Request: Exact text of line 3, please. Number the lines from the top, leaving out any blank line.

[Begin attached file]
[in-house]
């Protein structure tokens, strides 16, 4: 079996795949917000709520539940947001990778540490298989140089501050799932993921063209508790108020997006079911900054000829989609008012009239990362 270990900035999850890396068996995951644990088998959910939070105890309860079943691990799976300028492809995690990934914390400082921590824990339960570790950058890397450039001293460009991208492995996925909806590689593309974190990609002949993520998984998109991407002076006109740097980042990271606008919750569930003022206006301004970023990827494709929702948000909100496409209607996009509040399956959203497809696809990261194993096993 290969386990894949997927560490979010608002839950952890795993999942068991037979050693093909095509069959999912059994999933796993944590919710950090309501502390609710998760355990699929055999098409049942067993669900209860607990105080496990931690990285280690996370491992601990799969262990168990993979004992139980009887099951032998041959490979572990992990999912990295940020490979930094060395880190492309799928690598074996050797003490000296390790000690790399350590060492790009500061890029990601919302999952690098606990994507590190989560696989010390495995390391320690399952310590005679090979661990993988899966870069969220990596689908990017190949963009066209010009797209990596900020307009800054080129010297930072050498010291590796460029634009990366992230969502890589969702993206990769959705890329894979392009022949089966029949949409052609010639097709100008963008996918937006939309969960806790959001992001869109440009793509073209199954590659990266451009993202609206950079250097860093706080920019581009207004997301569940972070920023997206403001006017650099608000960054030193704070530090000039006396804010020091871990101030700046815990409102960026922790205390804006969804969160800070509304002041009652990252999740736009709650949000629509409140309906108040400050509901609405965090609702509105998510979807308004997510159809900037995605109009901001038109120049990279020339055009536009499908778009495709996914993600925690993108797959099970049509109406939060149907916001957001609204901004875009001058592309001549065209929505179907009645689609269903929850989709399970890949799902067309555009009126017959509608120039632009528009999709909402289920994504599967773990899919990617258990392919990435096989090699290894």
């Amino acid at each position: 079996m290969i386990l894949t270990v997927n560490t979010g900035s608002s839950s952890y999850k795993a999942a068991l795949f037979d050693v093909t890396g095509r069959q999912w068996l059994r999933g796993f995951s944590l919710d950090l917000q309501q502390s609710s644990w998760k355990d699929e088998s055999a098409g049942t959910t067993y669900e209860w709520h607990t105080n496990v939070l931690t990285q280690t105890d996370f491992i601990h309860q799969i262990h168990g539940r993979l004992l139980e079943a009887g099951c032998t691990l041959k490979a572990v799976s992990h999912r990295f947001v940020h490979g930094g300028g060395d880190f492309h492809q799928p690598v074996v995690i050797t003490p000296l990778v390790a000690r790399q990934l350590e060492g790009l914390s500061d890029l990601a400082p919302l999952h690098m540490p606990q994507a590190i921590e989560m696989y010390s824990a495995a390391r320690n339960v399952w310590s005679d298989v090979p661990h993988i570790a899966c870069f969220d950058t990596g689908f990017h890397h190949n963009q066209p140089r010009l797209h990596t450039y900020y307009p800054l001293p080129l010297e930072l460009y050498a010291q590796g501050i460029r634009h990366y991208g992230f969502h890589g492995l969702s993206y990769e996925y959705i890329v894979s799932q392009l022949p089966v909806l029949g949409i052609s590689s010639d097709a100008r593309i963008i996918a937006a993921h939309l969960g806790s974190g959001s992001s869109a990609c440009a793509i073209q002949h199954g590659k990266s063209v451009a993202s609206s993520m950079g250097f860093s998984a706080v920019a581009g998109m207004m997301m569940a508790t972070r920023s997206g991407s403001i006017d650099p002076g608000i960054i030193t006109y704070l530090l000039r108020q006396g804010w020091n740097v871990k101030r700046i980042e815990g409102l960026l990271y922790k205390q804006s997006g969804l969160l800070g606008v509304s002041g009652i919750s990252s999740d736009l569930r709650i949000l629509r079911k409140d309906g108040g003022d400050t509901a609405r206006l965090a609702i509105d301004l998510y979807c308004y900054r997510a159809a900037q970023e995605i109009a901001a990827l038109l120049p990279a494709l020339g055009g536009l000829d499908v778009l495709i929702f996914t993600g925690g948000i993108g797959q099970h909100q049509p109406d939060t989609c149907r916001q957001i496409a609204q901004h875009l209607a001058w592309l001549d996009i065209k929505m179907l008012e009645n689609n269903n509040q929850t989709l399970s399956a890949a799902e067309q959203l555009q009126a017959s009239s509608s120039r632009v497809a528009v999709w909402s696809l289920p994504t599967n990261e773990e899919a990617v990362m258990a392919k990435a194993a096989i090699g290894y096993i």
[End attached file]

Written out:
């Amino acid at each position: 079996m290969i386990l894949t270990v997927n560490t979010g900035s608002s839950s952890y999850k795993a999942a068991l795949f037979d050693v093909t890396g095509r069959q999912w068996l059994r999933g796993f995951s944590l919710d950090l917000q309501q502390s609710s644990w998760k355990d699929e088998s055999a098409g049942t959910t067993y669900e209860w709520h607990t105080n496990v939070l931690t990285q280690t105890d996370f491992i601990h309860q799969i262990h168990g539940r993979l004992l139980e079943a009887g099951c032998t691990l041959k490979a572990v799976s992990h999912r990295f947001v940020h490979g930094g300028g060395d880190f492309h492809q799928p690598v074996v995690i050797t003490p000296l990778v390790a000690r790399q990934l350590e060492g790009l914390s500061d890029l990601a400082p919302l999952h690098m540490p606990q994507a590190i921590e989560m696989y010390s824990a495995a390391r320690n339960v399952w310590s005679d298989v090979p661990h993988i570790a899966c870069f969220d950058t990596g689908f990017h890397h190949n963009q066209p140089r010009l797209h990596t450039y900020y307009p800054l001293p080129l010297e930072l460009y050498a010291q590796g501050i460029r634009h990366y991208g992230f969502h890589g492995l969702s993206y990769e996925y959705i890329v894979s799932q392009l022949p089966v909806l029949g949409i052609s590689s010639d097709a100008r593309i963008i996918a937006a993921h939309l969960g806790s974190g959001s992001s869109a990609c440009a793509i073209q002949h199954g590659k990266s063209v451009a993202s609206s993520m950079g250097f860093s998984a706080v920019a581009g998109m207004m997301m569940a508790t972070r920023s997206g991407s403001i006017d650099p002076g608000i960054i030193t006109y704070l530090l000039r108020q006396g804010w020091n740097v871990k101030r700046i980042e815990g409102l960026l990271y922790k205390q804006s997006g969804l969160l800070g606008v509304s002041g009652i919750s990252s999740d736009l569930r709650i949000l629509r079911k409140d309906g108040g003022d400050t509901a609405r206006l965090a609702i509105d301004l998510y979807c308004y900054r997510a159809a900037q970023e995605i109009a901001a990827l038109l120049p990279a494709l020339g055009g536009l000829d499908v778009l495709i929702f996914t993600g925690g948000i993108g797959q099970h909100q049509p109406d939060t989609c149907r916001q957001i496409a609204q901004h875009l209607a001058w592309l001549d996009i065209k929505m179907l008012e009645n689609n269903n509040q929850t989709l399970s399956a890949a799902e067309q959203l555009q009126a017959s009239s509608s120039r632009v497809a528009v999709w909402s696809l289920p994504t599967n990261e773990e899919a990617v990362m258990a392919k990435a194993a096989i090699g290894y096993i």